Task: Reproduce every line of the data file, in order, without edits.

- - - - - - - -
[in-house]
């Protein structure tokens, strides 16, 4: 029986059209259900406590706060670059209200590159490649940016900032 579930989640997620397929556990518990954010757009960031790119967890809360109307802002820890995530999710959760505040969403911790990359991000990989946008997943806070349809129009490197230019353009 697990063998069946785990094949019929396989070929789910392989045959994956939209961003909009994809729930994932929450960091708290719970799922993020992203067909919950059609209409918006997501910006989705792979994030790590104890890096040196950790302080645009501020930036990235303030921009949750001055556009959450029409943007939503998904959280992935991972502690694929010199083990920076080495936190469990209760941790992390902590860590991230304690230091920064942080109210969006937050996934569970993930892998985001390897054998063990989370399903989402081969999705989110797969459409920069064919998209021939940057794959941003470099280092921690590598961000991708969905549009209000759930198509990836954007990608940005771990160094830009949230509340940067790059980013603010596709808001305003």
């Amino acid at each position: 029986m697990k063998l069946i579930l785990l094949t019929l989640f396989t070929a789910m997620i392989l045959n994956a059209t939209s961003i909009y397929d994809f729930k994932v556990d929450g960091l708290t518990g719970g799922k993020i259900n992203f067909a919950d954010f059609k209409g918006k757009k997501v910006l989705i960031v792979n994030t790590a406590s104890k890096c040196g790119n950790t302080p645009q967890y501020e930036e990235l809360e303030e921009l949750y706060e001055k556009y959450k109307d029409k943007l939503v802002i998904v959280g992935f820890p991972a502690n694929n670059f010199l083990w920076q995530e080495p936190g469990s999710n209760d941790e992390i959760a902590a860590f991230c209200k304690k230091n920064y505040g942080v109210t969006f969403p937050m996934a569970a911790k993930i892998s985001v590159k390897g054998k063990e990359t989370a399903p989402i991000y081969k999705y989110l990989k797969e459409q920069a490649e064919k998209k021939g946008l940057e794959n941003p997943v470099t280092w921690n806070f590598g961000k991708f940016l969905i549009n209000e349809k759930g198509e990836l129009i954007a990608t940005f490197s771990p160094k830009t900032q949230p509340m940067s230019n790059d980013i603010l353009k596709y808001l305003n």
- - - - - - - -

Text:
[in-house]
């Protein structure tokens, strides 16, 4: 029986059209259900406590706060670059209200590159490649940016900032 579930989640997620397929556990518990954010757009960031790119967890809360109307802002820890995530999710959760505040969403911790990359991000990989946008997943806070349809129009490197230019353009 697990063998069946785990094949019929396989070929789910392989045959994956939209961003909009994809729930994932929450960091708290719970799922993020992203067909919950059609209409918006997501910006989705792979994030790590104890890096040196950790302080645009501020930036990235303030921009949750001055556009959450029409943007939503998904959280992935991972502690694929010199083990920076080495936190469990209760941790992390902590860590991230304690230091920064942080109210969006937050996934569970993930892998985001390897054998063990989370399903989402081969999705989110797969459409920069064919998209021939940057794959941003470099280092921690590598961000991708969905549009209000759930198509990836954007990608940005771990160094830009949230509340940067790059980013603010596709808001305003």
């Amino acid at each position: 029986m697990k063998l069946i579930l785990l094949t019929l989640f396989t070929a789910m997620i392989l045959n994956a059209t939209s961003i909009y397929d994809f729930k994932v556990d929450g960091l708290t518990g719970g799922k993020i259900n992203f067909a919950d954010f059609k209409g918006k757009k997501v910006l989705i960031v792979n994030t790590a406590s104890k890096c040196g790119n950790t302080p645009q967890y501020e930036e990235l809360e303030e921009l949750y706060e001055k556009y959450k109307d029409k943007l939503v802002i998904v959280g992935f820890p991972a502690n694929n670059f010199l083990w920076q995530e080495p936190g469990s999710n209760d941790e992390i959760a902590a860590f991230c209200k304690k230091n920064y505040g942080v109210t969006f969403p937050m996934a569970a911790k993930i892998s985001v590159k390897g054998k063990e990359t989370a399903p989402i991000y081969k999705y989110l990989k797969e459409q920069a490649e064919k998209k021939g946008l940057e794959n941003p997943v470099t280092w921690n806070f590598g961000k991708f940016l969905i549009n209000e349809k759930g198509e990836l129009i954007a990608t940005f490197s771990p160094k830009t900032q949230p509340m940067s230019n790059d980013i603010l353009k596709y808001l305003n």